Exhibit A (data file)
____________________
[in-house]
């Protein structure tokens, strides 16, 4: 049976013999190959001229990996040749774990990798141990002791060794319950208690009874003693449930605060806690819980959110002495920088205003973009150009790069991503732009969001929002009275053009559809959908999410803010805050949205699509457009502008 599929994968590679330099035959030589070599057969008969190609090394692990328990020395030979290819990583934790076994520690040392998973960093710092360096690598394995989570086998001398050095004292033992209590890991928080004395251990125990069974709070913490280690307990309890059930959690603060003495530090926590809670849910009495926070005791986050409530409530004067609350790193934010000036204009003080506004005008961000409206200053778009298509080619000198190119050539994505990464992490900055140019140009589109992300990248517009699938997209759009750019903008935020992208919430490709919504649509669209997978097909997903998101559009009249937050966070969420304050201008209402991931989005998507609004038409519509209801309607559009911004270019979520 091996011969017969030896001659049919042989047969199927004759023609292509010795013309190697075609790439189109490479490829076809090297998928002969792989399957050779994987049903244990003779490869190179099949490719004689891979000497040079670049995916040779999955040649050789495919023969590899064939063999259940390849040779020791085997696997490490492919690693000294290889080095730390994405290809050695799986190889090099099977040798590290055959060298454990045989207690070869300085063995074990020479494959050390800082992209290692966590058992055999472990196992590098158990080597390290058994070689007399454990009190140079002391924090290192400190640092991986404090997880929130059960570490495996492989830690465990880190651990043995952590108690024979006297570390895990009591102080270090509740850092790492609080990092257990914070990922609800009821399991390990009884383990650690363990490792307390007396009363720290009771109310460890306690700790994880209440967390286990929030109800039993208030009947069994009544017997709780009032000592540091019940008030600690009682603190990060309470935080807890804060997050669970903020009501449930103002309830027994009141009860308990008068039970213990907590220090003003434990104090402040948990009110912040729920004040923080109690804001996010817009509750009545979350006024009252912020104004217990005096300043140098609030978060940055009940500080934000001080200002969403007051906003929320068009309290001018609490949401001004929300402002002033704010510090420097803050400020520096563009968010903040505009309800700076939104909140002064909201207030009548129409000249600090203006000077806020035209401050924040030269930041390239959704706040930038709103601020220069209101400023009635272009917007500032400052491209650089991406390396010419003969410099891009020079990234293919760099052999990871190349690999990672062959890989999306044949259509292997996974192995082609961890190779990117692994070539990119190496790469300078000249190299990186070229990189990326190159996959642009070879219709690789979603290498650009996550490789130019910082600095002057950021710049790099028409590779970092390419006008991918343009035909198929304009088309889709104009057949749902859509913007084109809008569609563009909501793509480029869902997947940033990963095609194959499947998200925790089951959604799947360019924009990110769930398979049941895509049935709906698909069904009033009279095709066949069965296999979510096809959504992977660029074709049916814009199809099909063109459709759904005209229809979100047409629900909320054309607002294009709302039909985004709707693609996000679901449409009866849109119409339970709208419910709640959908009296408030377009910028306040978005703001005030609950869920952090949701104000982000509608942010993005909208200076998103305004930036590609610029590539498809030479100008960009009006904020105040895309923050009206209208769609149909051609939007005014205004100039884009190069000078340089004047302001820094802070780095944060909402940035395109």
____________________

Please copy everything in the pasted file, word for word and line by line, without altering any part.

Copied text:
[in-house]
């Protein structure tokens, strides 16, 4: 049976013999190959001229990996040749774990990798141990002791060794319950208690009874003693449930605060806690819980959110002495920088205003973009150009790069991503732009969001929002009275053009559809959908999410803010805050949205699509457009502008 599929994968590679330099035959030589070599057969008969190609090394692990328990020395030979290819990583934790076994520690040392998973960093710092360096690598394995989570086998001398050095004292033992209590890991928080004395251990125990069974709070913490280690307990309890059930959690603060003495530090926590809670849910009495926070005791986050409530409530004067609350790193934010000036204009003080506004005008961000409206200053778009298509080619000198190119050539994505990464992490900055140019140009589109992300990248517009699938997209759009750019903008935020992208919430490709919504649509669209997978097909997903998101559009009249937050966070969420304050201008209402991931989005998507609004038409519509209801309607559009911004270019979520 091996011969017969030896001659049919042989047969199927004759023609292509010795013309190697075609790439189109490479490829076809090297998928002969792989399957050779994987049903244990003779490869190179099949490719004689891979000497040079670049995916040779999955040649050789495919023969590899064939063999259940390849040779020791085997696997490490492919690693000294290889080095730390994405290809050695799986190889090099099977040798590290055959060298454990045989207690070869300085063995074990020479494959050390800082992209290692966590058992055999472990196992590098158990080597390290058994070689007399454990009190140079002391924090290192400190640092991986404090997880929130059960570490495996492989830690465990880190651990043995952590108690024979006297570390895990009591102080270090509740850092790492609080990092257990914070990922609800009821399991390990009884383990650690363990490792307390007396009363720290009771109310460890306690700790994880209440967390286990929030109800039993208030009947069994009544017997709780009032000592540091019940008030600690009682603190990060309470935080807890804060997050669970903020009501449930103002309830027994009141009860308990008068039970213990907590220090003003434990104090402040948990009110912040729920004040923080109690804001996010817009509750009545979350006024009252912020104004217990005096300043140098609030978060940055009940500080934000001080200002969403007051906003929320068009309290001018609490949401001004929300402002002033704010510090420097803050400020520096563009968010903040505009309800700076939104909140002064909201207030009548129409000249600090203006000077806020035209401050924040030269930041390239959704706040930038709103601020220069209101400023009635272009917007500032400052491209650089991406390396010419003969410099891009020079990234293919760099052999990871190349690999990672062959890989999306044949259509292997996974192995082609961890190779990117692994070539990119190496790469300078000249190299990186070229990189990326190159996959642009070879219709690789979603290498650009996550490789130019910082600095002057950021710049790099028409590779970092390419006008991918343009035909198929304009088309889709104009057949749902859509913007084109809008569609563009909501793509480029869902997947940033990963095609194959499947998200925790089951959604799947360019924009990110769930398979049941895509049935709906698909069904009033009279095709066949069965296999979510096809959504992977660029074709049916814009199809099909063109459709759904005209229809979100047409629900909320054309607002294009709302039909985004709707693609996000679901449409009866849109119409339970709208419910709640959908009296408030377009910028306040978005703001005030609950869920952090949701104000982000509608942010993005909208200076998103305004930036590609610029590539498809030479100008960009009006904020105040895309923050009206209208769609149909051609939007005014205004100039884009190069000078340089004047302001820094802070780095944060909402940035395109």